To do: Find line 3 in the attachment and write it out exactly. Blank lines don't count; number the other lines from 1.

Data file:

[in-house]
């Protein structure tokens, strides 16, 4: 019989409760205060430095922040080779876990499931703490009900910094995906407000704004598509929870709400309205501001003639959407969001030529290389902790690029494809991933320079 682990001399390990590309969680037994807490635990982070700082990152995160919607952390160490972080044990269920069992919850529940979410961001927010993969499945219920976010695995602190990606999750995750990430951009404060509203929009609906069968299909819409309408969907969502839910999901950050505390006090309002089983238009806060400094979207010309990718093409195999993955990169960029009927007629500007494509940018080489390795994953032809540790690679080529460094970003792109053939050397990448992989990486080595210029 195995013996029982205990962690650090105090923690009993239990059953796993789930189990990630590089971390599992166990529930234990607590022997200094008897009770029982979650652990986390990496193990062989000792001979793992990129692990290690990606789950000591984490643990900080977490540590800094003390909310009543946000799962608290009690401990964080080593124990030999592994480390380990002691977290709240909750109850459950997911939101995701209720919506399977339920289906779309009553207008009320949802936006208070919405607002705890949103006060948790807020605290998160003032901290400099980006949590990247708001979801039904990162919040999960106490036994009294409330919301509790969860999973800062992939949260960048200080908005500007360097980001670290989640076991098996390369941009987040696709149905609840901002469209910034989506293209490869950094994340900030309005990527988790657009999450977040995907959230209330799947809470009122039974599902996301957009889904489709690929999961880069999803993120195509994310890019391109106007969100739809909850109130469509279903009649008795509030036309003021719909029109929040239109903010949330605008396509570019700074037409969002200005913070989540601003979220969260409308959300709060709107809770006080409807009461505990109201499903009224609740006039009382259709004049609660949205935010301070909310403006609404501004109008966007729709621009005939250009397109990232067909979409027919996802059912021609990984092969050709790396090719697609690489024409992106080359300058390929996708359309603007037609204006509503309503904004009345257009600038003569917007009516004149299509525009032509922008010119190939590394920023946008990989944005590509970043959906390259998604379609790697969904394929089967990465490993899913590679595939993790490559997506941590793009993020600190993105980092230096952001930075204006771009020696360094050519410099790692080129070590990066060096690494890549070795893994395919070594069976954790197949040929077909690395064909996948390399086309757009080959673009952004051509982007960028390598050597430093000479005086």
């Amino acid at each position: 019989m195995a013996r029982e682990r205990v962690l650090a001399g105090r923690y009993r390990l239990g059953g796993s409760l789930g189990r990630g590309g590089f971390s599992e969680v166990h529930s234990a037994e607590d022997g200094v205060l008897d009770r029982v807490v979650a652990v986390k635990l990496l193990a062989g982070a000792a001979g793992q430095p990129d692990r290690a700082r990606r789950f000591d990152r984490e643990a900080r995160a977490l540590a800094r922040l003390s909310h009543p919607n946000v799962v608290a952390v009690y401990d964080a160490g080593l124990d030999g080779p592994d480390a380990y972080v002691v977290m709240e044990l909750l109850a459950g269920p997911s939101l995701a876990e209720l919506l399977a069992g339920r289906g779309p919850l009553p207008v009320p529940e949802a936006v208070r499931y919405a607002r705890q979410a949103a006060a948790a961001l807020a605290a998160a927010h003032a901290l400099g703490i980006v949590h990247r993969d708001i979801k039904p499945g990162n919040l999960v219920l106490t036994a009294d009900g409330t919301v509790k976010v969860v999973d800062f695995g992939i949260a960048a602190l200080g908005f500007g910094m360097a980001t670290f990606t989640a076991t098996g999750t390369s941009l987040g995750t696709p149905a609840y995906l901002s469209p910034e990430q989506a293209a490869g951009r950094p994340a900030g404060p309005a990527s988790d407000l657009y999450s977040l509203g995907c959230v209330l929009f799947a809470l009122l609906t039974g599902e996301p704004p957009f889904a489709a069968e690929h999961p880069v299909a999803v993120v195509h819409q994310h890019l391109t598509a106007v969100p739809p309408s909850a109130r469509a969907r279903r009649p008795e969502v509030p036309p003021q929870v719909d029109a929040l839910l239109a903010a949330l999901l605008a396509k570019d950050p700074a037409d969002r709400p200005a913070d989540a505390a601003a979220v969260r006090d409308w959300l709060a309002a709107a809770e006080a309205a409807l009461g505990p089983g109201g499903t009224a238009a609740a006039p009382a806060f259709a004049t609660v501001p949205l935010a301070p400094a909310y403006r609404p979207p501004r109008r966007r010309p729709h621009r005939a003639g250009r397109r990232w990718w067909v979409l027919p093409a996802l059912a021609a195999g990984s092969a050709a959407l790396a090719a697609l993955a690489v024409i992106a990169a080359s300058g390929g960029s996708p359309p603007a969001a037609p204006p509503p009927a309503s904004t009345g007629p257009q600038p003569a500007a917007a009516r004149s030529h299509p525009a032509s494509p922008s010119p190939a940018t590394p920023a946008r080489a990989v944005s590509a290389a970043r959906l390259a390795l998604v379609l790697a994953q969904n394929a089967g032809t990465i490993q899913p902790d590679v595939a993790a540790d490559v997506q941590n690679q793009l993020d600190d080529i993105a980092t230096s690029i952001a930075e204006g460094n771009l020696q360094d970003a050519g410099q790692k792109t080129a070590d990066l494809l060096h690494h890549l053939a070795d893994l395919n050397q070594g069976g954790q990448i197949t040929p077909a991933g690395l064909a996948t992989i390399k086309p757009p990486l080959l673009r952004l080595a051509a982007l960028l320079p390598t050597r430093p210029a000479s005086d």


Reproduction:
């Amino acid at each position: 019989m195995a013996r029982e682990r205990v962690l650090a001399g105090r923690y009993r390990l239990g059953g796993s409760l789930g189990r990630g590309g590089f971390s599992e969680v166990h529930s234990a037994e607590d022997g200094v205060l008897d009770r029982v807490v979650a652990v986390k635990l990496l193990a062989g982070a000792a001979g793992q430095p990129d692990r290690a700082r990606r789950f000591d990152r984490e643990a900080r995160a977490l540590a800094r922040l003390s909310h009543p919607n946000v799962v608290a952390v009690y401990d964080a160490g080593l124990d030999g080779p592994d480390a380990y972080v002691v977290m709240e044990l909750l109850a459950g269920p997911s939101l995701a876990e209720l919506l399977a069992g339920r289906g779309p919850l009553p207008v009320p529940e949802a936006v208070r499931y919405a607002r705890q979410a949103a006060a948790a961001l807020a605290a998160a927010h003032a901290l400099g703490i980006v949590h990247r993969d708001i979801k039904p499945g990162n919040l999960v219920l106490t036994a009294d009900g409330t919301v509790k976010v969860v999973d800062f695995g992939i949260a960048a602190l200080g908005f500007g910094m360097a980001t670290f990606t989640a076991t098996g999750t390369s941009l987040g995750t696709p149905a609840y995906l901002s469209p910034e990430q989506a293209a490869g951009r950094p994340a900030g404060p309005a990527s988790d407000l657009y999450s977040l509203g995907c959230v209330l929009f799947a809470l009122l609906t039974g599902e996301p704004p957009f889904a489709a069968e690929h999961p880069v299909a999803v993120v195509h819409q994310h890019l391109t598509a106007v969100p739809p309408s909850a109130r469509a969907r279903r009649p008795e969502v509030p036309p003021q929870v719909d029109a929040l839910l239109a903010a949330l999901l605008a396509k570019d950050p700074a037409d969002r709400p200005a913070d989540a505390a601003a979220v969260r006090d409308w959300l709060a309002a709107a809770e006080a309205a409807l009461g505990p089983g109201g499903t009224a238009a609740a006039p009382a806060f259709a004049t609660v501001p949205l935010a301070p400094a909310y403006r609404p979207p501004r109008r966007r010309p729709h621009r005939a003639g250009r397109r990232w990718w067909v979409l027919p093409a996802l059912a021609a195999g990984s092969a050709a959407l790396a090719a697609l993955a690489v024409i992106a990169a080359s300058g390929g960029s996708p359309p603007a969001a037609p204006p509503p009927a309503s904004t009345g007629p257009q600038p003569a500007a917007a009516r004149s030529h299509p525009a032509s494509p922008s010119p190939a940018t590394p920023a946008r080489a990989v944005s590509a290389a970043r959906l390259a390795l998604v379609l790697a994953q969904n394929a089967g032809t990465i490993q899913p902790d590679v595939a993790a540790d490559v997506q941590n690679q793009l993020d600190d080529i993105a980092t230096s690029i952001a930075e204006g460094n771009l020696q360094d970003a050519g410099q790692k792109t080129a070590d990066l494809l060096h690494h890549l053939a070795d893994l395919n050397q070594g069976g954790q990448i197949t040929p077909a991933g690395l064909a996948t992989i390399k086309p757009p990486l080959l673009r952004l080595a051509a982007l960028l320079p390598t050597r430093p210029a000479s005086d």